January 22, 2014, by Yvonne Teoh

Of Memory, Dance and How Visualization Helps

Dance, although it appears easy and seamless as a dancer glides or bounces across the stage so effortlessly, it is physically and cognitively demanding. Regardless of the type of dance, may it be ballroom or breakdance, jazz or ballet…all these movements require different levels of such demands.

What goes into creating movements in a routine are these basic building blocks such as timing, you must know how to keep time and count the beats in order to place each movements into the beats of the rhythm; choreographic phrases to remember and know which emotions you would want to express these movements. Otherwise the routine would look rather mechanical like a stiff carrot dancing. And as you execute a movement, you would also need to be aware of your body alignment as you shift your body weight from movement to another.

Remembering the steps in a dance routine is one thing, but executing the movement and making them fluid and seamless is effortful. As your working memory actively retrieves steps (from your long term memory) it also pieces them together to create a phrase before you create a fluid seamless motion.

A recent journal by Edward Warburton and colleagues (2013) investigated the cognition that goes into dance. They found dancers were able to perform complex moves if they had walk through and encode the movements or steps using cues, or more commonly known among dancers as “marking”. Dancers who had the opportunity to visualize their routines first before rehearsing them full out were found to perform better than those who did not. These findings were published in Psychological Science. The authors suggested “marking” can alleviate the conflict between physical and cognitive aspects of dance practice.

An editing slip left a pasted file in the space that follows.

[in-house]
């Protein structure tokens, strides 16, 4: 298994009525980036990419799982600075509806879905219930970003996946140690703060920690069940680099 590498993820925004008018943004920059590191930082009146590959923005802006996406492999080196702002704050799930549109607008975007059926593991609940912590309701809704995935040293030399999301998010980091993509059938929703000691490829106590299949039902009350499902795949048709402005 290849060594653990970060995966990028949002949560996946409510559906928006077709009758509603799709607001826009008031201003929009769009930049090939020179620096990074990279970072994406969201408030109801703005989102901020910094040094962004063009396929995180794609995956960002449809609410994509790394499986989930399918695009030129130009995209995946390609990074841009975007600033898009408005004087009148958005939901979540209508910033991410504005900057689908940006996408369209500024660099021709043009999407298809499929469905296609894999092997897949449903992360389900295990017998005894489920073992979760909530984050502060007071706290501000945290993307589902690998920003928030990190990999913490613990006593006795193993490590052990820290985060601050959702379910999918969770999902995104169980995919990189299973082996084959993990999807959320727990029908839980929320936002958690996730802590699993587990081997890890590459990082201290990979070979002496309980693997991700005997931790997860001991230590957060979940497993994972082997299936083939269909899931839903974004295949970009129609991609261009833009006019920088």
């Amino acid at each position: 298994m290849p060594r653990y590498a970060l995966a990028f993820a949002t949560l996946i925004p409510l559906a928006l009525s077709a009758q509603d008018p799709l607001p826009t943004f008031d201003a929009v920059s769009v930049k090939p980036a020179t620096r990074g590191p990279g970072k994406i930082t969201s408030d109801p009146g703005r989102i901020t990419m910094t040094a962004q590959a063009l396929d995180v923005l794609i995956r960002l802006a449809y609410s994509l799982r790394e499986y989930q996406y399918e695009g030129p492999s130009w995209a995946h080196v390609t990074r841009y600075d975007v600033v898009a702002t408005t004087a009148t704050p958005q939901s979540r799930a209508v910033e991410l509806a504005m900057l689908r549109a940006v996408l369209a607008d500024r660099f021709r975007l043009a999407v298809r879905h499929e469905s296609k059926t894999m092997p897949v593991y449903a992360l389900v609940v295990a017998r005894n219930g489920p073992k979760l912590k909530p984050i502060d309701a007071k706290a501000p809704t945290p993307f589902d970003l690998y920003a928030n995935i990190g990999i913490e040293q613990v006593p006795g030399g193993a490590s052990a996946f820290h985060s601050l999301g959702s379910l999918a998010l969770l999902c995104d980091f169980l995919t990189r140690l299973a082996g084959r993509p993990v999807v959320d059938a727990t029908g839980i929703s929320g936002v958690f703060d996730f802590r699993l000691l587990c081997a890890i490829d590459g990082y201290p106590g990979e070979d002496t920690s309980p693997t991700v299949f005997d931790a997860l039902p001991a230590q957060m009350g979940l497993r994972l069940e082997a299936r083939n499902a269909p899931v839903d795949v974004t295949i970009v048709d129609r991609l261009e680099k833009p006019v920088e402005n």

The idea here is simple, as you learn a new routine, it helps to break them down to basic steps and slowly build your way up in order to master and perfect the routine. This strategy is helpful because by reducing your cognitive load, you are then able to allocate more attention on the essentials. This is the same as visualizing and this enables for more elaborative encoding which will then lead to better performance. This tactic is not exclusively used by dancers alone. Elite athletes do some form of “marking” by visualizing as part of their training that gives them the competitive edge to perform better.

We all incorporate some form of “marking” in our daily routine, especially if it is something new that we’re attempting for the first time. For example, learning to drive or mastering SPSS statistics. You would mutter using your own language as you talk yourself through the steps rather than speaking out loud while constructing grammatically correct sentences as instructions for yourself. By reducing the workload in your working memory, it helps to conserve some mental energy and you can then stay focus on the essential main steps.


  • Warburton, E. C., Wilson, M., Lynch, M., & Cuykendall, S. (2013). The cognitive benefits of movement reduction: evidence from dance marking. Psychological Science, 1732 – 1739 (24). doi: 10.1177/0956797613478824 http://pss.sagepub.com/content/24/9/1732

Poh Wei Lin
(PhD Student, School of Psychology, UNMC)

Posted in attentionblogcognitive psychologymemorypostgraduatepsychobabblepsychologyresearchunmc